And so, he shrugs. No matter the outcome, it was all well and good. "I'm Aodhán, by the way."
Florian's mood could best be described as incandescent and he barely pauses to ask the stallion about the Fairies. He nods eagerly in agreement when Aodhan says his Fairy had been pretty - indeed she was lovely. She had not been blue, though, but small and white with a mane and tail of braided wisteria blossoms in miniature. A different one, perhaps - is it madder to assume that there is more than one, or that there is not and that Beqanna is ruled by one entity that takes hundreds of forms? The question threatens to dim his brightness with a new curiosity, so he pushes it away for now, and grins again at the stallion before him, flashing white teeth with a childish laugh, his young voice still pitched high.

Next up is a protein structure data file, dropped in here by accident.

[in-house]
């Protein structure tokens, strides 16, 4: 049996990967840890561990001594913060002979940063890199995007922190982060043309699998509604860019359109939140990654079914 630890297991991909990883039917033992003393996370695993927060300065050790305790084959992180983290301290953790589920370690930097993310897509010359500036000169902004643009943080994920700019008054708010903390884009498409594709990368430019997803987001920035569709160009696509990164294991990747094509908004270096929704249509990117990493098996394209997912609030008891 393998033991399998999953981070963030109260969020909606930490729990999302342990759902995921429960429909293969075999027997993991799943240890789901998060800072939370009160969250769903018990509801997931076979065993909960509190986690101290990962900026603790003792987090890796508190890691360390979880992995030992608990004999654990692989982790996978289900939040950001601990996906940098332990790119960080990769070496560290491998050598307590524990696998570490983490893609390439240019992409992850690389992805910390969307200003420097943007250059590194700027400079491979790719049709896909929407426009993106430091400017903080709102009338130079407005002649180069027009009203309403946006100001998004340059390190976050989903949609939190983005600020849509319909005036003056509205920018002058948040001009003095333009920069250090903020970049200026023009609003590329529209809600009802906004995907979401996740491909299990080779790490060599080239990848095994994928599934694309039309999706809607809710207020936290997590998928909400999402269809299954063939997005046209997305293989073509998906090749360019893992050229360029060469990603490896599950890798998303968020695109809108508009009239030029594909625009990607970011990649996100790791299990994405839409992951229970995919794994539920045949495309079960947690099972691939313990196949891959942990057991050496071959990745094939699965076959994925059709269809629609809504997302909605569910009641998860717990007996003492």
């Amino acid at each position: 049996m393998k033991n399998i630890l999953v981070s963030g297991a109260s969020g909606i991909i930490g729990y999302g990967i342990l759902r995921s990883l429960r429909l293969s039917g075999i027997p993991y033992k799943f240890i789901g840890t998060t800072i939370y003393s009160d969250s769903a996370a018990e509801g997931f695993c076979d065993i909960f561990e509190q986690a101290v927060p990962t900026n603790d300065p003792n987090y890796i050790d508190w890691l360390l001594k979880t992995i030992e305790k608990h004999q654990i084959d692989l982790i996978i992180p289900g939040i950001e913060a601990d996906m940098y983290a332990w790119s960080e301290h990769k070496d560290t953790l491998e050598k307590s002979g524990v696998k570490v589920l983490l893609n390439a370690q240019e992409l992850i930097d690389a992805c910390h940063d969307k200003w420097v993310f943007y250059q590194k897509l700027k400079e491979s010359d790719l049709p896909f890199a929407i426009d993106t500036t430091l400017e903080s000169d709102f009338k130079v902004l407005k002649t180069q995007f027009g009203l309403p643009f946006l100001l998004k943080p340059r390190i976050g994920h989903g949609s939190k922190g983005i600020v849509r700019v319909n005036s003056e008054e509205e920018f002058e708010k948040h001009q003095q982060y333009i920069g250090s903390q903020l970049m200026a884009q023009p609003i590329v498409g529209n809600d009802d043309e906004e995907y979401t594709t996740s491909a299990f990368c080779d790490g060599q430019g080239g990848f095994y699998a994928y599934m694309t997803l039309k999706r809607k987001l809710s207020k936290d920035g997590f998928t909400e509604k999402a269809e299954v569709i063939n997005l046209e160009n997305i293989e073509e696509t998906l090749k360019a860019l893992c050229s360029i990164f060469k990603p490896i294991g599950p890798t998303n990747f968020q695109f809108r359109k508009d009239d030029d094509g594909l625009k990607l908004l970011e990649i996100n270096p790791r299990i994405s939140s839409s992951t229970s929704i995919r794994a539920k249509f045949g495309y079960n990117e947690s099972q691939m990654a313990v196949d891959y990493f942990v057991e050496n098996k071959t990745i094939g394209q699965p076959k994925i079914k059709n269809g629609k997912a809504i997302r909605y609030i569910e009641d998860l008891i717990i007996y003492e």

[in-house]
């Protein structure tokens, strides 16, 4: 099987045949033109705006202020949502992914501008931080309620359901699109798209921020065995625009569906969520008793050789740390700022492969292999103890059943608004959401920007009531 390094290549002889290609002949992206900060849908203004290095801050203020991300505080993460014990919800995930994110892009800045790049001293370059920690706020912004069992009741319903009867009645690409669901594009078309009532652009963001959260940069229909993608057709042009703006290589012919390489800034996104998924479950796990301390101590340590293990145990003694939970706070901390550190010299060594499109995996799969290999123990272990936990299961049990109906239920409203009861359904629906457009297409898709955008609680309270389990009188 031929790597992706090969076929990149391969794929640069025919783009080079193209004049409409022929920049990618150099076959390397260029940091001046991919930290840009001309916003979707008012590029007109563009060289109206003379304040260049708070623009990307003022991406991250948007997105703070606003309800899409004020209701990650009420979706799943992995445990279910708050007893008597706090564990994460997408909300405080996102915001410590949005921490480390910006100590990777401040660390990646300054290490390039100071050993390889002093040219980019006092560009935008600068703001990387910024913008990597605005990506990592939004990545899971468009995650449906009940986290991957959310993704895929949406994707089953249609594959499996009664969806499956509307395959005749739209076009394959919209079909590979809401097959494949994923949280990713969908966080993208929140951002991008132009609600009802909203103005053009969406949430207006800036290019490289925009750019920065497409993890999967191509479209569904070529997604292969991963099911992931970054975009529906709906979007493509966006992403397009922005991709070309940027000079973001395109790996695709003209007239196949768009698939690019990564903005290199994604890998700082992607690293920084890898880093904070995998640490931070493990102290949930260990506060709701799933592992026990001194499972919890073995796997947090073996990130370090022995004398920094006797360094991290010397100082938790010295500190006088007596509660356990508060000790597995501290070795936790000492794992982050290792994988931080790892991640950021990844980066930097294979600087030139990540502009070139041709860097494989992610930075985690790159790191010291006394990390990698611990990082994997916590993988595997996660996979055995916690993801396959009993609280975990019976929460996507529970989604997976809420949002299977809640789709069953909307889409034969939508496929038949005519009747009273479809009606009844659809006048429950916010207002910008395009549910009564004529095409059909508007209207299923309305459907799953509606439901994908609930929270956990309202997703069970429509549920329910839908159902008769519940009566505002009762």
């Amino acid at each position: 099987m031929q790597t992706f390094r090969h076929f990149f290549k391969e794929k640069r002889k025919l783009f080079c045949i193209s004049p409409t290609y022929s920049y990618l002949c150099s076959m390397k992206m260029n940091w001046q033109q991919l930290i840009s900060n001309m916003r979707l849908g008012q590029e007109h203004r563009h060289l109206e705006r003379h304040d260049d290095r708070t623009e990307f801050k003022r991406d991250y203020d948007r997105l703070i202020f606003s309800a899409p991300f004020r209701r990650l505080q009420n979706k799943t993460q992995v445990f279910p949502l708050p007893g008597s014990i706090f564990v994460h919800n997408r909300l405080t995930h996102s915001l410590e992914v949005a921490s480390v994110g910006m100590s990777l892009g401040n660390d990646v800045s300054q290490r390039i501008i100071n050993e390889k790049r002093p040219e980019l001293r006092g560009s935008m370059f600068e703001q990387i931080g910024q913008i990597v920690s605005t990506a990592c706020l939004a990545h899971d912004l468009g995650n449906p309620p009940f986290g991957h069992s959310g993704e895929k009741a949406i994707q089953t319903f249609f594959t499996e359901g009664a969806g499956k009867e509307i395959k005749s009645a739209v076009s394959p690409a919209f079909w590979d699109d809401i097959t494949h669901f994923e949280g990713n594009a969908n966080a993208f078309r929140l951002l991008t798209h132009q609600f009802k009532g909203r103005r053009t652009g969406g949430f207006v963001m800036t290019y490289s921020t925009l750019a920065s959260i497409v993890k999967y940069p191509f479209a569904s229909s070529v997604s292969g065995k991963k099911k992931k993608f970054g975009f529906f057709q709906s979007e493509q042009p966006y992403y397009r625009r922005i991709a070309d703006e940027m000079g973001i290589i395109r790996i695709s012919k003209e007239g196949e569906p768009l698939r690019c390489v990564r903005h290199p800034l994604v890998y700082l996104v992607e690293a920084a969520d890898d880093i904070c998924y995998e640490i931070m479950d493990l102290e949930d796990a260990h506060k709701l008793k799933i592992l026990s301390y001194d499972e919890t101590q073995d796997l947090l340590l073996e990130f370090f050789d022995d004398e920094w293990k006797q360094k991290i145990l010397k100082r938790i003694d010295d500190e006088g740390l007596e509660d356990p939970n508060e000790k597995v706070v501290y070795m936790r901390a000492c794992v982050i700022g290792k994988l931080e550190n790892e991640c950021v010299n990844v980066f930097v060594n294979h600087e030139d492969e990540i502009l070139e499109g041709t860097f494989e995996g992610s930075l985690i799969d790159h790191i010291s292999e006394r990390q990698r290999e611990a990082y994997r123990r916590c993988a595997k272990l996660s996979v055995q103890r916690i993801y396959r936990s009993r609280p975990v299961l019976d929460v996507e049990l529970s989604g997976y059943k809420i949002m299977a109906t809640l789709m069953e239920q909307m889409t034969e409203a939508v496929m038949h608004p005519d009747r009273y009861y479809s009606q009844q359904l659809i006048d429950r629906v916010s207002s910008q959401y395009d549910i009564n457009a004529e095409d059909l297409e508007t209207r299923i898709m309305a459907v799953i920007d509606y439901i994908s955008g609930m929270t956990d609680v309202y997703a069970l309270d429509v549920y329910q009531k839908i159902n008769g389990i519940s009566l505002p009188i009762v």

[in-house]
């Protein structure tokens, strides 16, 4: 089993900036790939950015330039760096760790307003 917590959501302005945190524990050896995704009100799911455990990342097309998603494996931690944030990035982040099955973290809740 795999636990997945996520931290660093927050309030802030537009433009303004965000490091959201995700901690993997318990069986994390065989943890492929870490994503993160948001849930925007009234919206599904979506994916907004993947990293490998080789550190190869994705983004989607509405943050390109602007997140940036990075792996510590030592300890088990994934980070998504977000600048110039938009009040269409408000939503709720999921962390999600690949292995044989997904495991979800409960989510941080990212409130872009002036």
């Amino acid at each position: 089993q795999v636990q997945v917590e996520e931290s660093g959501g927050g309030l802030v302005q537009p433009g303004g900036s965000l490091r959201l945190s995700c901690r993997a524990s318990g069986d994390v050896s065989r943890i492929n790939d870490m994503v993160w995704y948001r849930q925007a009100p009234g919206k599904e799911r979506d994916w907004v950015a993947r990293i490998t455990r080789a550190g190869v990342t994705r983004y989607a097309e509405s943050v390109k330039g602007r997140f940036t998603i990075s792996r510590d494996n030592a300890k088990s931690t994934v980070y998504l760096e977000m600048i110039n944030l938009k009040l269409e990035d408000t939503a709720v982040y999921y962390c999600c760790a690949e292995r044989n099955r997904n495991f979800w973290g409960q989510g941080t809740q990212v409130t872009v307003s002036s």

"I wasn't given a quest," and this does give him pause, his head tipping slightly left as he considers it because he knows that this is not usually the way, "I went to ask for a way to protect myself, and instead she took away my reason for needing protection."
This statement makes him feel very brave, despite the way his youth is written across his body, and he arches his neck, shifting his weight forward to puff out his chest. A family curse wiped away, something that lurked in his blood, his father's blood, plucked out, is it any wonder he is so happy? Perhaps he should be more cautious, perhaps he should be suspicious, certainly, others might mistrust the generosity of a creature known to be tricky and fickle, but the colt is a creature of good faith
"My dad's lived with our curse for years," the boy dances in place, dropping the proud stance of just moments before, "I can't wait to tell him that the Fairies can just fix it. Easy as blinking!" He stops his jigging to peer up at Aodhan with one ear turned back curiously, " I did think it would be harder than that, but she was so nice."
And then the boy shrugs it away, "Aodhan. My name is Florian. Why did you go to the Mountain? Did you have a curse, too?"